This is amazing criticism from a consummate insider but reflects the fears of the European elite about the rise of anti-euro parties in several European states: Podemos in Spain; National Front in France; Five Star in Italy; and even the Alternative for Deutschland in a very economically healthy Germany. The European bond markets are not pricing in the fears of the establishment because the ECB‘s QE program and Draghi’s “whatever it takes” jawboning has created a sense of complacency. Also, as Bernanke would maintain, the underlying fundamentals of the EU are so weak. However, look at a chart of sovereign debt as percentage of GDP and tell me that sovereign debt is realistically priced. But as J.M.Keynes advised us: “Markets can remain irrational for longer then we can remain solvent” (especially when the balance sheet of the most powerful actors are virtually infinite … or so they believe).
     Today, Reuters posted an interesting article, “Three Weeks Into ECB Quantitative Easing, Markets Begin Taper Talk.” While I think the article is lacking in substance and probably the musings of some banks long euros it is an interesting proposition. The proponents of a quick ECB tapering of its QE make the case that the economic winds are tailwinds in Europe because the ECB waited so long to enact a genuine QE and can therefore remove the program at an earlier date. A shortened QE would result in a EURO rally and give Yellen room to raise rates without a resultant massive rise in the DOLLAR. A Fed rate rise would also curtail too large a EURO rally, thus both the ECB and the FED could proclaim mission accomplished. The only problem would be the volatility unleashed in the European sovereign debt markets and global equity markets. There will be no easy exit from the QE programs of the central banks but at some point the FED and others will have to allow the markets to find their genuine values. I’ll take Kevin Warsh.

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16 Responses to “Notes From Underground: You Take Bernanke. I’ll Take Kevin Warsh”

  1. arthur Says:

    A speculator is a man who observes the future, and acts before it occurs. Bernard Baruch

  2. ShockedToFindGambling Says:

    Yra-

    Warsh said “The Fed should be focused on what’s happening three or four years out…”

    How can they do that?……….they have no idea bout what’s going to happen next quarter, let alone 3 years out.

  3. Yra Says:

    Shocked—i agree with you on the face but more about how policy has to be forward looking–but your point is well taken

  4. Joe Says:

    I would pose the same question as Shocked. It’s my opinion we need policy makers from Realville rather than from the University Faculty Lounge. Maybe then our public institutions will admit that there are limits to what public policy and our public institutions can accomplish in the way of economic outcome guarantees that are presently promised on the come by today’s elected officials.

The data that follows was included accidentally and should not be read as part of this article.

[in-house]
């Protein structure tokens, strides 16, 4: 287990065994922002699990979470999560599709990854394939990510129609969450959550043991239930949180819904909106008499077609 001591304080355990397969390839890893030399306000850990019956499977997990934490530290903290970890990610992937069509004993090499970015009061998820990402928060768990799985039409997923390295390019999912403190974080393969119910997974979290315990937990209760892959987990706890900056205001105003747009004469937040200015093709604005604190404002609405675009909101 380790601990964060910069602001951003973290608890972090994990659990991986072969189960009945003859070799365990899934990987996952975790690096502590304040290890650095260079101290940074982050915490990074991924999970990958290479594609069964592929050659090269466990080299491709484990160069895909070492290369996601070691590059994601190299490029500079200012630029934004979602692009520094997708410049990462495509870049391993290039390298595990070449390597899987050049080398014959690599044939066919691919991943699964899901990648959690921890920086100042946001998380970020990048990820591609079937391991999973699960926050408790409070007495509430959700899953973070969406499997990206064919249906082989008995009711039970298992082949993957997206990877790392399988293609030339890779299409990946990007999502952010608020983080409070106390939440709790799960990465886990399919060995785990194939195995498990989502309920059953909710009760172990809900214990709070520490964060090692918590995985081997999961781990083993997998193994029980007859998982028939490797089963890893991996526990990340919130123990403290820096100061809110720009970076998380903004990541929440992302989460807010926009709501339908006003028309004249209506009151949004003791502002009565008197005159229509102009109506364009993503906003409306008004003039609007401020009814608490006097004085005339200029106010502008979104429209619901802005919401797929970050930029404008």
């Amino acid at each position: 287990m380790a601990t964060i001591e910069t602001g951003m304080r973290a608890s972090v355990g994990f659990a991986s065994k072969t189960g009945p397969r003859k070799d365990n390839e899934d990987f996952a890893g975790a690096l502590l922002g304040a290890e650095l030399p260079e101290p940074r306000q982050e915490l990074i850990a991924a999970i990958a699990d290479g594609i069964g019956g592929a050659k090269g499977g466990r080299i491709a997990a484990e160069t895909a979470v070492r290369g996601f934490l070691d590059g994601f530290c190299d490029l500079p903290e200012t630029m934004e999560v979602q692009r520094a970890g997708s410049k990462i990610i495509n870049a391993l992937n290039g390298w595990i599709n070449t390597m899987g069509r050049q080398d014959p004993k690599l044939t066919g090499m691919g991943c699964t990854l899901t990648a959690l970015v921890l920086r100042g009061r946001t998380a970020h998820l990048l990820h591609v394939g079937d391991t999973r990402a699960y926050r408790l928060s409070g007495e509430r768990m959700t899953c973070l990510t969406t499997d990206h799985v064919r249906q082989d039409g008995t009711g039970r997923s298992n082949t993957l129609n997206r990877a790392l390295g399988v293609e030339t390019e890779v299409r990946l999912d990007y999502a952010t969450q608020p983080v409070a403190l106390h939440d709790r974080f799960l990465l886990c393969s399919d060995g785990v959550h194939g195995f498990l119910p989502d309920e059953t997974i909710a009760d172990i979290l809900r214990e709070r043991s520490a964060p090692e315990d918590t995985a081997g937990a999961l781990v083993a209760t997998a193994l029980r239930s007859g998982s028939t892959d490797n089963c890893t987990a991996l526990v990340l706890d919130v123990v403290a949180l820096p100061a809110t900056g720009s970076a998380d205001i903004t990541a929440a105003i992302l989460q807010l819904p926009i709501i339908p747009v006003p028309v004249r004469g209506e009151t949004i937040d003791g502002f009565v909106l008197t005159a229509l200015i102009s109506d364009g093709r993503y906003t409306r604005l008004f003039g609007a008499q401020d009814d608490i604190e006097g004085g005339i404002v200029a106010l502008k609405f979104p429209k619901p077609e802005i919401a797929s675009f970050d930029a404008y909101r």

I believe repeal of the Humphrey-Hawkins “dual mandate” might give monetarism another chance, by forcing Fed officials to abandoned their Orwellian double-speak that tries to justify flawed, agenda driven models. The Fed can then pursue an economic agenda rather than a political one, and perhaps stand a chance to regain their independence as the central “banking” authority.

    Yra, great post regarding today’s Media and how they cover people in power. I hope things change, in that if and when power players in public positions of trust deny access to journalists, future journalists will ask the hard questions and understand the power of the press and it’s role and responsibility in maintaining a free republic. The last few years the press has been nothing more than a chorus of political acolytes turning public institutions into icons of pop culture.

    As for Greenspan, in testimony, he did warn and caution congress about the consequences of housing policies, counter-party risk in over the counter derivatives, and growth in future government fiscal obligations. But he certainly didn’t try hard enough and never followed through. It was much easier to accept the role of financial yoda and rock star. Does anyone else think Sir Alan’s turning point was his union with media maven Andrea Mitchell?

  5. ShockedToFindGambling Says:

    Yra- To play Devil’s advocate, if looking 3 years out, the FED should be tightening aggressively, shrinking the money supply, and reserving space in a nursing home.

    The FED’s tools are very limited, despite what they say.

    What do you advocate for the FED to be doing today, if looking 3 years out.?

  6. Yra Says: